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A Tribute To The Monarch Butterfly: How to Turn Your Backyard Into a Butterfly Friendly Habitat

by Hermann Samano of Porch.com

Gardening for Monarch ButterfliesIconic is the most appropriate word to describe the Monarch butterfly. Most of us have fond childhood memories of the unmistakable orange and black beauty flitting around the blue sky on sunny summer days. They were everywhere - and their presence was so magnificent. Their name, in Greek, means "sleepy transformation" in recognition of their ability to hibernate and metamorphize - and if you've ever watched it happen through a glass jar, you understand why.

If you've been feeling like you don't see as many Monarch butterflies as you remember seeing 5, 10, or 20 years ago, you're not imagining things. Loss of habitat, along with pesticides and the eradication of the Monarch butterfly's host plant (Milkweed), has resulted in Monarch butterflies becoming endangered.

When we hear about an endangered species, it's hard not to feel helpless and insignificant. But, unlike with many endangered species, you - yes, you! - hold real power to make a positive difference in protecting the Monarch butterfly and helping their populations thrive right in your own backyard. Here are some easy ideas to get you started. Let's make a positive difference together!

How to attract and keep Monarchs in your butterfly garden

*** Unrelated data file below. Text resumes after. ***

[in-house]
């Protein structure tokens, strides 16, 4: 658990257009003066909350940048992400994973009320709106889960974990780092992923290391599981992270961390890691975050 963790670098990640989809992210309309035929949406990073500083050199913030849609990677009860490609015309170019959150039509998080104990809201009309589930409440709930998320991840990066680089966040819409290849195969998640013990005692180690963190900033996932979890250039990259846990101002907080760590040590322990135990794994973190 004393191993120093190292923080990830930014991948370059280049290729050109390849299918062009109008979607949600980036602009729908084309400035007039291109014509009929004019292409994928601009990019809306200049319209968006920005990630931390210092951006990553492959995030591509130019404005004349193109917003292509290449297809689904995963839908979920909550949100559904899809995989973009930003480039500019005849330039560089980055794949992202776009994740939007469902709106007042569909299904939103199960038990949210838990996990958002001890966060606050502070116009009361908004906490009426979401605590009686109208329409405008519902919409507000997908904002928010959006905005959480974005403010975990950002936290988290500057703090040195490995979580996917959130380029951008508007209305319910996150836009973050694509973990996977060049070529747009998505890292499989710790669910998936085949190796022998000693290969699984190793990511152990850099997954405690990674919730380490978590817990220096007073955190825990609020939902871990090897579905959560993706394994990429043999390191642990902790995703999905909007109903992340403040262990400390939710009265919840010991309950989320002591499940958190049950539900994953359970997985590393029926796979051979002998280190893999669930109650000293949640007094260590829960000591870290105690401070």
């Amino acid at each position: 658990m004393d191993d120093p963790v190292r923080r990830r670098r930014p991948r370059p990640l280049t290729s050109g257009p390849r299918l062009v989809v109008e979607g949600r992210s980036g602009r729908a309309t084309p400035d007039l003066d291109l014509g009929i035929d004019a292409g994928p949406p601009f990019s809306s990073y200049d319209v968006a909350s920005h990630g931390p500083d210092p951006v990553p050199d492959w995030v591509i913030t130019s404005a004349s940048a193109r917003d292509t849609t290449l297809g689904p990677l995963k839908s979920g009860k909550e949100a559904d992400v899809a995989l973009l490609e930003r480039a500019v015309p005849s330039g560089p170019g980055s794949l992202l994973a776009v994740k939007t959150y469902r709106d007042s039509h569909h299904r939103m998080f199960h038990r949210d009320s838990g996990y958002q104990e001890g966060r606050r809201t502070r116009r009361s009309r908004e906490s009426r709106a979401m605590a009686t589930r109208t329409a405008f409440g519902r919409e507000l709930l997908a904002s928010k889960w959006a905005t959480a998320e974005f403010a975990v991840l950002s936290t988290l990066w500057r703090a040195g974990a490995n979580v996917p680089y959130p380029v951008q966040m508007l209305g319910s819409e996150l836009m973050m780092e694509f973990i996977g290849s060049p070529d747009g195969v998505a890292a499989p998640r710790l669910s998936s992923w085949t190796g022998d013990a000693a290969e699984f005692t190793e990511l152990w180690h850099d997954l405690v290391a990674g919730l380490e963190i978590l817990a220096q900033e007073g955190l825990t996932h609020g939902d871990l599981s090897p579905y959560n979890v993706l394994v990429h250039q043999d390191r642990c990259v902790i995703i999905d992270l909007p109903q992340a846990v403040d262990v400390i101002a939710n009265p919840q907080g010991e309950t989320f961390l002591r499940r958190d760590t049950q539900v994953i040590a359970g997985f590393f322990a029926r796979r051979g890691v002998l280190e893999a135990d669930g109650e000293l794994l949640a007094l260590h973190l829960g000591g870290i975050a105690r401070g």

Helping Monarch butterflies to thrive in your garden requires some basic knowledge of their life cycle and migration paths so that you know how to support them through these two journeys they take in their lifetime. You will also need some ideas for garden layouts and plants they love.

The Monarch butterfly life cycle

  • The Monarch life cycle begins when the female Monarch butterfly lays her eggs individually on separate milkweed leaves.
  • A few days later, the eggs hatch into the larva stage, which gives us the Monarch caterpillar.
  • The Monarch caterpillar needs to grow as much as possible in the next two weeks, so it feasts on the only thing it eats - milkweed.
  • Fully fed for the next phase of its life, the caterpillar enters the pupa stage by hanging upside down from a plant stem and spinning a protective chrysalis around itself.
  • A couple of weeks later, the caterpillar emerges from the chrysalis as a fully-formed, adult Monarch butterfly.
  • If it isn't time to migrate, adult butterflies immediately begin the Monarch life cycle again - that is, after they find a meal of nectar from pollinator plants nearby.

This is where you come in. So, let's get our hands dirty and learn how to create a butterfly-friendly garden!

Plant Milkweed

Grow milkweed for the Monarch butterflies and Monarch caterpillars to eat, and they will come. Plant milkweed in full sun, in groups of at least six plants, or those hungry, hungry caterpillars will run out of food. Water your plants sufficiently so they stay healthy. That is how they will produce sufficient nectar, for all those amazing butterflies that will start to visit your garden. Also:

  • Avoid the use of pesticides and opt for natural solutions when possible.
  • Provide landing pads near water sources so the butterflies can drink safely (mud puddles are ideal since they allow the butterflies to get necessary minerals from the soil, too.)
  • Create safe spaces for the butterflies to roost at night, like trees and shrubs Position large, flat rocks in the sun so that the butterflies can warm themselves in order to be able to fly again.
  • Trim plants carefully - there might be a life cycle in progress under a leaf!
  • Avoid using peat-based compost.
  • Go the extra mile, and register your garden as a Monarch Waystation.

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